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Twenty-Four Seven Security

Peter Schooff

Cybercrime Gets Organized

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Found an interesting article at PC World about Thomas J. Holt, an assistant professor in the Department of Criminal Justice at UNC (go Heels!), where for the past year they’ve been gathering information on the burgeoning online black market for malware and cyberthieves.

To locate the sites where cybercriminals bought and sold their wares, Holt had no inside criminal contacts to assist him, so he started just like anybody would, with a search on Google. After finding several sites that had cut-and-pasted postings from other sites, also called rippers, this lead him to the real black market sites where malware gets reviewed and sellers get ranked.

Online reviews varied from “The best program in its class I have ever seen!" to "One of the most powerful products on the market." Still another reads, "Works well... to find a new attacker." As reported by UNC Research, a typical transaction can cost anywhere from $100 dollars to more than $3,000.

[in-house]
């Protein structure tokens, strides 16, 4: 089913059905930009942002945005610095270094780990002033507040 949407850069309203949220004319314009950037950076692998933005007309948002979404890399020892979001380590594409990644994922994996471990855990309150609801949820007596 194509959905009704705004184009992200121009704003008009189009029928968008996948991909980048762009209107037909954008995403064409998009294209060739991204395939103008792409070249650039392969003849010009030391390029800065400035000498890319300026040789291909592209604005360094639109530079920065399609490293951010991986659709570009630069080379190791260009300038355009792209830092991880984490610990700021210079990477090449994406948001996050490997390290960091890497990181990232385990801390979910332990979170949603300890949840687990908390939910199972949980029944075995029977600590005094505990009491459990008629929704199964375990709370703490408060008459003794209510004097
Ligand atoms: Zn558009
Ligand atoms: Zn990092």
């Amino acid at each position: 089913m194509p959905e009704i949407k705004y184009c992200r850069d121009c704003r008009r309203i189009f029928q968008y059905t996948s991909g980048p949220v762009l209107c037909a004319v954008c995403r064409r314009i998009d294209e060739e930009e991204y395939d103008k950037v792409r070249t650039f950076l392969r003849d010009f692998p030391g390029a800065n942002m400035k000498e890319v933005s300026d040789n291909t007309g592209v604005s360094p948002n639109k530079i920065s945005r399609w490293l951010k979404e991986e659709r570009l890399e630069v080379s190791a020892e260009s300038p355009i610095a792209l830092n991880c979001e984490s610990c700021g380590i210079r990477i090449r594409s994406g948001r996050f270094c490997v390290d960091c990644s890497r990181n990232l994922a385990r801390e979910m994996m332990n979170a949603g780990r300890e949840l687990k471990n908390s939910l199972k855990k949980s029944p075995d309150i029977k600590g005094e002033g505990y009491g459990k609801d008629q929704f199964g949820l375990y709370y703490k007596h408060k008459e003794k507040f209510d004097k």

These underground forums also feature product-testing reports, which detail if an illicit application does what it says it can. Certain sites even offer tech support and product updates, and in some cases feature escrow services, meaning they’ll act as a third party and hold onto the transaction money until both sides are satisfied with the deal.

Much like eBay, these sites allow sellers to garner a reputation until they can establish themselves as a “verified seller.? To maintain their anonymity, sellers use handles like Corpse or Cr4sh, and when one site shuts down, the reputations can often transfer to a new site. Thus, buyers can distinguish between who are the good/bad guys versus the bad/bad guys.

The team from UNC found sites in Vietnamese, Spanish, English, and Chinese, but the most common language was Russian. The many different languages made it difficult to find and shut down the sites, and while Holt says he does share his results with law enforcement, and has led to some sites getting busted up, it hardly made a dent in the online black market.

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Peter Schooff's blog is a daily look at what's going on in the world of computer security with an emphasis on how it affects businesses.

Peter Schooff

Peter Schooff is Contributing Editor at ebizQ, and manager of the ebizQ Forum. Contact him at pschooff@techtarget.com

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